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Samsung wants to replace paintings with its new TVs

News QLED series as well as The Frame take center stage at Samsung's launch event in Paris

It’s only a matter of time before traditional paintings hung on walls are replaced by digital screens. At least that's the vision Samsung has with it's new TV called "The Frame" that was showcased at Louvre in Paris. Samsung invited media from around the globe to talk more about its new television sets such as “The Frame” as well as the new lineup of Q7, Q8 and Q9 TVs that were revealed earlier at CES.

Besides upping the technology ante, Samsung has other plans with these new TVs- to reposition what a TV is capable of. While we’ve seen new technologies introduced to TVs in the last few years, such as 3D, 4K and HDR, the placement of a TV has essentially been the same for the last 20 years. You always have your TV where all you connections are and unless you have invested tons of time and energy, you probably have wires dangling on all sides of your TV. To tackle that Samsung is introducing an "invisible cable" that connects the TV to it’s base using just one very thin cable. 

The concept isn’t completely new- Samsung already has a breakout box in it’s current generation of TVs but that still requires a separate power cable attached to your TV. The new “Invisible Connection” uses optical technology that blends into the background and carries power with it. Samsung will bundle a 5 meter cable in the box but will also sell a 15m long version to allow you to hang or place your TV completely away from all the consoles and set-top boxes giving your TV watching space a much cleaner look.

Next is Samsung’s new wall mount that Samsung calls "No Gap" and allows you to flush your TV against the wall. Samsung is keeping this standard open and allowing third parties to create designs with it. With the thin invisible cable connected to the TV, this will truly allow you to hang your TV as close to the wall as possible. Other than the wall mount, Samsung also showed a couple of beautiful stands, including one that looked like an easel as well as one that lets you freely rotate your TV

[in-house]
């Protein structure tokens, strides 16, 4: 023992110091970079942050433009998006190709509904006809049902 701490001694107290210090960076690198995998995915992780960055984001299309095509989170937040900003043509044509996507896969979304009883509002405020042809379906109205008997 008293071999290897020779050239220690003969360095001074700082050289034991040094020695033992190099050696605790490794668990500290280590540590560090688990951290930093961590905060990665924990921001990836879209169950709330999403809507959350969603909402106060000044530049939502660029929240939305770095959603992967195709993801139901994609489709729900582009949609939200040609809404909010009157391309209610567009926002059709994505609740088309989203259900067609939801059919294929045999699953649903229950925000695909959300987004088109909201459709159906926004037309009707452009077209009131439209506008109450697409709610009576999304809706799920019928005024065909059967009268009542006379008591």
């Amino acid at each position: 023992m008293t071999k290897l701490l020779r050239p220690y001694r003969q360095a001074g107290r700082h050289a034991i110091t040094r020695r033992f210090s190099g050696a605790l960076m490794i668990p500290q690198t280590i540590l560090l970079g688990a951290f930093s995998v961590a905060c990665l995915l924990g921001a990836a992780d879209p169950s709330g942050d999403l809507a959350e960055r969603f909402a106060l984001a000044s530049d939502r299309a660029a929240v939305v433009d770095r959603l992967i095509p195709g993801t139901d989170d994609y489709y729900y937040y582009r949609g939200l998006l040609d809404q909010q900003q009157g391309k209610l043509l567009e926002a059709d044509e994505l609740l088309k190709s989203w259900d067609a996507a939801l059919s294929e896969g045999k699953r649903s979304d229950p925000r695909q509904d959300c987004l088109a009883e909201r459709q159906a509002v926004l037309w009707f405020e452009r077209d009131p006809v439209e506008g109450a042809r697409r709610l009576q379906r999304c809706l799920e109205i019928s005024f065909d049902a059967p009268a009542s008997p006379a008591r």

These impressive new technologies are present on all of the new Quantum Dot powered Samsung Q7, Q8 and Q9 television sets but the star of the show was The Frame- a TV that seamlessly blends into your wall like a painting and acts like one. Samsung mentioned that TV is used for about four hours everyday and for the remaining twenty, is a big black screen that does nothing else. With The Frame, Samsung is developing a platform where artists will be able to showcase their work. Imagine seeing beautiful new paintings on your wall rotated as frequently as you like. It's truly only a matter of time before digital screens like The Frame replace paintings for many of us.

Samsung has equipped The Frame with a motion sensor that detects if anyone is present in the room and automatically powers up the display or shuts it down when nobody’s around. The Frame also has a light sensor that allows it to change brightness levels on the painting to reflect what a real painting would look like under different lighting conditions.

Other advancements made by Samsung include an updated remote control with voice recognition to navigate the TV as well as faster recognition of devices connected to the TV. Last but not the least, picture quality has also been improved upon with an updated version Quantum Dot technology that Samsung now claims has a 1500-2000 nits light output and “100 percent colour volume.” Both of these specs are higher than competing TVs featuring OLED technology. 

The highest end Q9 only comes with a flat display while the Q8 is a curved display and the Q7 has both variants. The new Samsung TVs will be launched in Europe and US before they hit the Middle East towards May. We will find out more on the pricing of these sets at that time and will update this article accordingly.

Abbas Jaffar Ali

Abbas Jaffar Ali

Founder of tbreak.com, Abbas has been living and breathing technology before phones became smart or clouds started storing data.

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